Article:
Wow. Rather amazing to hold the thing in my hand as an actual book, or almost-book. Duty compels me to remind you that you can pre-order, if you want, at Amazon.
How do you like my boombox, by the way?
Cathy blogs today about the enthusiasm for billionaires displayed at the AMS public face of math panel, and her misgivings about it. Cathy points out that, while gifts from big donors obviously accomplish real, useful, worthwhile goals for mathematics, they have a way of crowding out the public support we might otherwise have gotten, and sapping our will to fight for that support.
I think there’s an even deeper problem. When we’re talking about putting up buildings or paying people’s salaries, we’re talking about things that require many millions of dollars, and asking: who’s going to pay for them? It’s not crazy that the answer “a rich person” is one of the things that comes to mind.
But when we talk about improving the public image of mathematics, we are not talking about something that automatically costs lots of money. We’re talking about something that we can do on social media, something we can do in the newspaper, something we can — and frankly, should — do in the classroom. Cathy describes the conversation as centering on “How can we get someone to hire a high-priced PR agent for mathematics?” That means that the billionaire solution isn’t just crowding out other sources of money, it’s crowding out the very idea that there are ways to solve problems besides spending money.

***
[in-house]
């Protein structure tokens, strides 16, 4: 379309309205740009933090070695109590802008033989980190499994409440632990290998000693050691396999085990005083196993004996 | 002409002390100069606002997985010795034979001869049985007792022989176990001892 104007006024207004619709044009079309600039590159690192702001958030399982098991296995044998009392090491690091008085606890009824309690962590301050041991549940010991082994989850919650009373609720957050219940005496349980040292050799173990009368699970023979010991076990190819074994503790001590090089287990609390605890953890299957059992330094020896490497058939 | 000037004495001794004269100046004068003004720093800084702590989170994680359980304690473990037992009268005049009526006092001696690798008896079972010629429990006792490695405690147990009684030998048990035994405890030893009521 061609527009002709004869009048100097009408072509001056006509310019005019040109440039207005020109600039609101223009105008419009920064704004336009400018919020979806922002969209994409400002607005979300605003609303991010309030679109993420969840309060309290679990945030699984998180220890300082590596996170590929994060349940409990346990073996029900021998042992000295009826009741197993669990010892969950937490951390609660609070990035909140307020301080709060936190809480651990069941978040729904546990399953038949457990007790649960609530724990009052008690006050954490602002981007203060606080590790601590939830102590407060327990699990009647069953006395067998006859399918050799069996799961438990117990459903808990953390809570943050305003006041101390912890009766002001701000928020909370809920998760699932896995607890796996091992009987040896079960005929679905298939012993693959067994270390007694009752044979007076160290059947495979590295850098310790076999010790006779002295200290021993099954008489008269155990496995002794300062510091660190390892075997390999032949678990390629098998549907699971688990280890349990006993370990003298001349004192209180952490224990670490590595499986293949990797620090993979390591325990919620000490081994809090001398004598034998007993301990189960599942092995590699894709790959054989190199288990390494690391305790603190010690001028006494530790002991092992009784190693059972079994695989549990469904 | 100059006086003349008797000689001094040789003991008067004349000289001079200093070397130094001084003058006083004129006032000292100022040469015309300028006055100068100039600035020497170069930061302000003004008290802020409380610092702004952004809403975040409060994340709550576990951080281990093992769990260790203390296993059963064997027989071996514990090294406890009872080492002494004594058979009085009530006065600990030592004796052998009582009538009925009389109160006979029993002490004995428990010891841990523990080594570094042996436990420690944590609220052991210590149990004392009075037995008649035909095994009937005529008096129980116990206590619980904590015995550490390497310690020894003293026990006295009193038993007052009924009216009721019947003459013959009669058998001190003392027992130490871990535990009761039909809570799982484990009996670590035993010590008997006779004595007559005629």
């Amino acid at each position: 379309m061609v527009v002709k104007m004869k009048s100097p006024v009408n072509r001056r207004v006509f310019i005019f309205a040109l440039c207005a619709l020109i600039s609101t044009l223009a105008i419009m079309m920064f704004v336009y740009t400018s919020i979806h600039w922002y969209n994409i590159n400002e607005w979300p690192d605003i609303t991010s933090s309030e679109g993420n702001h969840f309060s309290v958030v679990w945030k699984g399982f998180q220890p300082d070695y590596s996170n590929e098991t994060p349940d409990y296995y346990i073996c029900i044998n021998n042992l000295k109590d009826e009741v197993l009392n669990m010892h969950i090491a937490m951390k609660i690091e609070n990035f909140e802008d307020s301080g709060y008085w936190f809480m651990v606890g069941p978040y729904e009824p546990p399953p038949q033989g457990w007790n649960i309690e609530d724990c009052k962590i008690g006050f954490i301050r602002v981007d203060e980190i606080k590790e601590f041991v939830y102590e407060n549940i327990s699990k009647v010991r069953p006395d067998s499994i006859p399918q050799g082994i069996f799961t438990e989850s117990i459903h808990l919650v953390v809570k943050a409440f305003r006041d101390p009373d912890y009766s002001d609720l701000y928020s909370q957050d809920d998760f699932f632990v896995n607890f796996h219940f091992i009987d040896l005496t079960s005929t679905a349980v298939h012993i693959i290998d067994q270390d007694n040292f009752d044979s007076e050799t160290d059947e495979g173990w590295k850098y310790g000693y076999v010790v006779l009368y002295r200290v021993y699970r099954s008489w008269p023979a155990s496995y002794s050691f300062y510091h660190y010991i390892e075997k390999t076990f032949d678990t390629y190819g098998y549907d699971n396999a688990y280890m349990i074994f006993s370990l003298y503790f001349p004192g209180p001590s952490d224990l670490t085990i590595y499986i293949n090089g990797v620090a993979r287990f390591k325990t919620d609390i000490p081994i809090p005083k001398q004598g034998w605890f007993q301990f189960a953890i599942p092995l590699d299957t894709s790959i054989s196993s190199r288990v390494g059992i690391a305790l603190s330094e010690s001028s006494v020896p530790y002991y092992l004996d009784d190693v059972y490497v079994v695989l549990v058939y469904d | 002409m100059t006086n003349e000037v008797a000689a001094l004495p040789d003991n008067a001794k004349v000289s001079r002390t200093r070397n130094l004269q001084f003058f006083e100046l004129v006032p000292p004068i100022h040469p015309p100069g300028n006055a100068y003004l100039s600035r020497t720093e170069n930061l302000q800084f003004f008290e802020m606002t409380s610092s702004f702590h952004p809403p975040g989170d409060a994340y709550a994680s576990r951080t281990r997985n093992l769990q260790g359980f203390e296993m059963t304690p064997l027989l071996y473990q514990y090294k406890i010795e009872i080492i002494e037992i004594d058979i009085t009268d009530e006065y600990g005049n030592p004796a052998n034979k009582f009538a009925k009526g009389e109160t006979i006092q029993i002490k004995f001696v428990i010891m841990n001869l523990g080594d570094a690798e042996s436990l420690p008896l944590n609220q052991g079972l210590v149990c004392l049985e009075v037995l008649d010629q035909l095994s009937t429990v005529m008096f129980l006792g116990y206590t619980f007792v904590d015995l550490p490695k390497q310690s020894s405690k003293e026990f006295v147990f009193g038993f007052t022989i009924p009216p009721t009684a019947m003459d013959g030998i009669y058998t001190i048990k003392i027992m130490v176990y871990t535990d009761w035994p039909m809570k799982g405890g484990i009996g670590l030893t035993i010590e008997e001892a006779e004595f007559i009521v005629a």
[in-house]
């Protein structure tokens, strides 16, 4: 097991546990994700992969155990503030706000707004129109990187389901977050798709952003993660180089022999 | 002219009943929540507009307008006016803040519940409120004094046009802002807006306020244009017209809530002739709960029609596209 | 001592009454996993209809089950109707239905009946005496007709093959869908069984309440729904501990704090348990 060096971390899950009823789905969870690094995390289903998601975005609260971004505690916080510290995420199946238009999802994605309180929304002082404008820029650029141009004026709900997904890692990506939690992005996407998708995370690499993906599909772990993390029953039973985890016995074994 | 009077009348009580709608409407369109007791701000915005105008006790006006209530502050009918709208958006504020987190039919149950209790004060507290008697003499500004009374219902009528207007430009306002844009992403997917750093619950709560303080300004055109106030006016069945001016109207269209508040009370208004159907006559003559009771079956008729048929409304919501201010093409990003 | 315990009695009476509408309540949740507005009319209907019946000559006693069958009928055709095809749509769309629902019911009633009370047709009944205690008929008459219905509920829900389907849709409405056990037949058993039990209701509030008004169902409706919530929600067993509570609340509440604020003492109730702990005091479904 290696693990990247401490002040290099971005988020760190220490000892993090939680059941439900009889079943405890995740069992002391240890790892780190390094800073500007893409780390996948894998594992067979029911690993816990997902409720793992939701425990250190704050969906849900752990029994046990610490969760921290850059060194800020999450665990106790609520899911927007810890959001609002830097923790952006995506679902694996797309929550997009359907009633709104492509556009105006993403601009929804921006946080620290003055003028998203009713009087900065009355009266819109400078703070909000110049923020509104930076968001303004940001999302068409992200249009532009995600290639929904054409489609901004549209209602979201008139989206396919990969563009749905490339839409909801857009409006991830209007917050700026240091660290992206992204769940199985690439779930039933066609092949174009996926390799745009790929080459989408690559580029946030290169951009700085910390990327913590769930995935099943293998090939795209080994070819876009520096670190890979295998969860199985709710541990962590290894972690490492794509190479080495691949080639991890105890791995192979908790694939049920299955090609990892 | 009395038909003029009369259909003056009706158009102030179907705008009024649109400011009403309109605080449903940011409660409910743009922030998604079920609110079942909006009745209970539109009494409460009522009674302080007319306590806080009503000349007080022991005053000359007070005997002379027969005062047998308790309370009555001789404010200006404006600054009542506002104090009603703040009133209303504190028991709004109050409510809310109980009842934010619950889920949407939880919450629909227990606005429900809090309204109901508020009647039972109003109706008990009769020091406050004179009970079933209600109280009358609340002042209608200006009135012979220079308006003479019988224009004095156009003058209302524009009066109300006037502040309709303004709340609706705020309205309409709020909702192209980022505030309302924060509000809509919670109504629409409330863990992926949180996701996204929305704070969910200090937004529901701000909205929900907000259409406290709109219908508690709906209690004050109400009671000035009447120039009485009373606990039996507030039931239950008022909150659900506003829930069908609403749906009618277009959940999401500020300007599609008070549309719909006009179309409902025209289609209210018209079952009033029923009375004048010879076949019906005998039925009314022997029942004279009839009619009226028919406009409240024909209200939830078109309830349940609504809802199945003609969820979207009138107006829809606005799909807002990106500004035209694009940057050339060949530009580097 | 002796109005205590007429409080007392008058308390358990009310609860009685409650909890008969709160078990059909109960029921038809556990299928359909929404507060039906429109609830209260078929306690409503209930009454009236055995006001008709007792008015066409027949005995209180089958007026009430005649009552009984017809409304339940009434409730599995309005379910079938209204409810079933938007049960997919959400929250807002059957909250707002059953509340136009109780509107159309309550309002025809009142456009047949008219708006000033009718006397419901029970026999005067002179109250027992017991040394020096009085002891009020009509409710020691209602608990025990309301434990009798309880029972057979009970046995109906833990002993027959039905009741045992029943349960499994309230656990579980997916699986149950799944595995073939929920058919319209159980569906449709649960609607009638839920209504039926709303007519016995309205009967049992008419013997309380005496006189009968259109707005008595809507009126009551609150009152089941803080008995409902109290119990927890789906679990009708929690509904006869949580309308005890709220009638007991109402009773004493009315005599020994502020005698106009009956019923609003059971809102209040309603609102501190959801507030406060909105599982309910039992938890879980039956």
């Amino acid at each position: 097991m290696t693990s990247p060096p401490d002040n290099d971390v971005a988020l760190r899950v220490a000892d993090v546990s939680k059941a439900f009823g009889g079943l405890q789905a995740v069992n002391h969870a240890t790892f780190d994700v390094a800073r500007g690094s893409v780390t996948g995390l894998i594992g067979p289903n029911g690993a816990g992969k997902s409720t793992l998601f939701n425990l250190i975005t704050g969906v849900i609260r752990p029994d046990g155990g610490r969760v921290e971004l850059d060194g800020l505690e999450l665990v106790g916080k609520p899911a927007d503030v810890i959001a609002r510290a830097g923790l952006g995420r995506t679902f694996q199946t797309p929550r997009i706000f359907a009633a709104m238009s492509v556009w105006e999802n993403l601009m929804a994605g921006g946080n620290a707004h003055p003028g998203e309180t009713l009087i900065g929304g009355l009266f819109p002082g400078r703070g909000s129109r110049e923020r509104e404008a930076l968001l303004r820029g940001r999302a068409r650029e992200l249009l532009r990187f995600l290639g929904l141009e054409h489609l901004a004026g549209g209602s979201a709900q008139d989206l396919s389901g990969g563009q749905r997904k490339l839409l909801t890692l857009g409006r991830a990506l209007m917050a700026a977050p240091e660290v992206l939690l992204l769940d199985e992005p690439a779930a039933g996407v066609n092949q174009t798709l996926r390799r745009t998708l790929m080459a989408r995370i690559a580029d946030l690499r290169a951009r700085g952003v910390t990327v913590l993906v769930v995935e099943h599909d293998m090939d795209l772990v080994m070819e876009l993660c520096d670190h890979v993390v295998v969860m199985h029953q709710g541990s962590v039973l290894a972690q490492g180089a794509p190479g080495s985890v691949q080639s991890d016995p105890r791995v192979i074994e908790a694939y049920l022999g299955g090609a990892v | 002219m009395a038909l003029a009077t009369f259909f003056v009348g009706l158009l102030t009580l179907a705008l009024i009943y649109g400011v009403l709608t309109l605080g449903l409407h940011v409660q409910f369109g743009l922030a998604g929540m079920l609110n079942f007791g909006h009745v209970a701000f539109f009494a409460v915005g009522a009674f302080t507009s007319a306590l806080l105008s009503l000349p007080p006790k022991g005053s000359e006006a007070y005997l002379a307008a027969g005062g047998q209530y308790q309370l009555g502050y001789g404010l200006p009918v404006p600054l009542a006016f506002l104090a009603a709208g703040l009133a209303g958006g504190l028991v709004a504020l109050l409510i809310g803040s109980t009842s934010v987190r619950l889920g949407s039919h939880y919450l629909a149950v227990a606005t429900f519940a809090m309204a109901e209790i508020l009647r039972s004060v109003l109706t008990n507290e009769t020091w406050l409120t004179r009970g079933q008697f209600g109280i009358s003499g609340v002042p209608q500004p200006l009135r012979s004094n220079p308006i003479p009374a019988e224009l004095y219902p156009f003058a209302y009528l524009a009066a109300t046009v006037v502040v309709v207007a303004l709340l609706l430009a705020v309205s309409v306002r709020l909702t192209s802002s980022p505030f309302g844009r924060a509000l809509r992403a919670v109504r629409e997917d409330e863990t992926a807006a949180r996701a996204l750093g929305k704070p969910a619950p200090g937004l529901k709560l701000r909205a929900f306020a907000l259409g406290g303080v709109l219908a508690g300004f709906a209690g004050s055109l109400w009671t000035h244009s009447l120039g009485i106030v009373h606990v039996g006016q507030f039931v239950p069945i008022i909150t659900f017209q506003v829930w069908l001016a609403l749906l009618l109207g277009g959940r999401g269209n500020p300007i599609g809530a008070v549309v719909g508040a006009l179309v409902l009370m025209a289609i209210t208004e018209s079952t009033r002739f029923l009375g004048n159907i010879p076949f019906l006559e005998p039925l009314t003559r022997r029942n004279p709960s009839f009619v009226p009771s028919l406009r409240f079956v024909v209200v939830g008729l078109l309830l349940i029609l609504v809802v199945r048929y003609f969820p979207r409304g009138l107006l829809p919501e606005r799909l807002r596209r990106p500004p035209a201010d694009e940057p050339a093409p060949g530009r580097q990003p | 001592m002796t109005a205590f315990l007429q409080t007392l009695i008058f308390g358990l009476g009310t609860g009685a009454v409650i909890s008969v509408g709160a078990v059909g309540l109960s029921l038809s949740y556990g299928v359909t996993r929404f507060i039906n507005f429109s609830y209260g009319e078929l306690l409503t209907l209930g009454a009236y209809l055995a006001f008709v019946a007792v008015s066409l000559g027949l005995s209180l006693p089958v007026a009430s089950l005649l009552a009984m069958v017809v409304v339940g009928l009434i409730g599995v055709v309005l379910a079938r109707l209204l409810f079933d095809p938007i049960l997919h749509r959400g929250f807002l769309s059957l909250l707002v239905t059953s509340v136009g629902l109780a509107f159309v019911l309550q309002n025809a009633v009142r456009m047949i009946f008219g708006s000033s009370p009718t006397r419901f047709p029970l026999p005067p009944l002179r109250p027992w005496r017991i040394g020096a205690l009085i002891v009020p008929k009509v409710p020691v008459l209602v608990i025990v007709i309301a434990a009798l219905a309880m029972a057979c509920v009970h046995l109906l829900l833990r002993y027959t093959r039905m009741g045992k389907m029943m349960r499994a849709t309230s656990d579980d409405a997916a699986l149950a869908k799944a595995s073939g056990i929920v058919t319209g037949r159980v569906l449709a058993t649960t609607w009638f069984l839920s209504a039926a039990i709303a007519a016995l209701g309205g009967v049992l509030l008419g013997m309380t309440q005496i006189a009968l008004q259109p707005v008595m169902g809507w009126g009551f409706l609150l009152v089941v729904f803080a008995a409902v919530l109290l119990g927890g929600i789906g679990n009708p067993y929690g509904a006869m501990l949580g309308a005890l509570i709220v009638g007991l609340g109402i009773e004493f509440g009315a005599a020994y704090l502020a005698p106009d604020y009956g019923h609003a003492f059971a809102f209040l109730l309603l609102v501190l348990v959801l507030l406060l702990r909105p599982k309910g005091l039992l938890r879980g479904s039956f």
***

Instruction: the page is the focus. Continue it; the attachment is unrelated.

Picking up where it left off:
The big news in combinatorics is this new preprint by Peter Keevash, which proves the existence of Steiner systems, or more generally combinatorial designs, for essentially every system of parameters where the existence of such a design isn’t ruled out on divisibility grounds. Remarkable!
I’m not going to say anything about this paper except to point out that it has even more in it than is contained in the top-billed theorem; the paper rests on the probabilistic method, which in this case means, more or less, that Keevash shows that you can choose a “partial combinatorial design” in an essentially random way, and with very high probability it will still be “close enough” that by very careful modifications (or, as Keevash says, “various applications of the nibble” — I love the names combinatorists give their techniques) you can get all the way to the desired combinatorial design.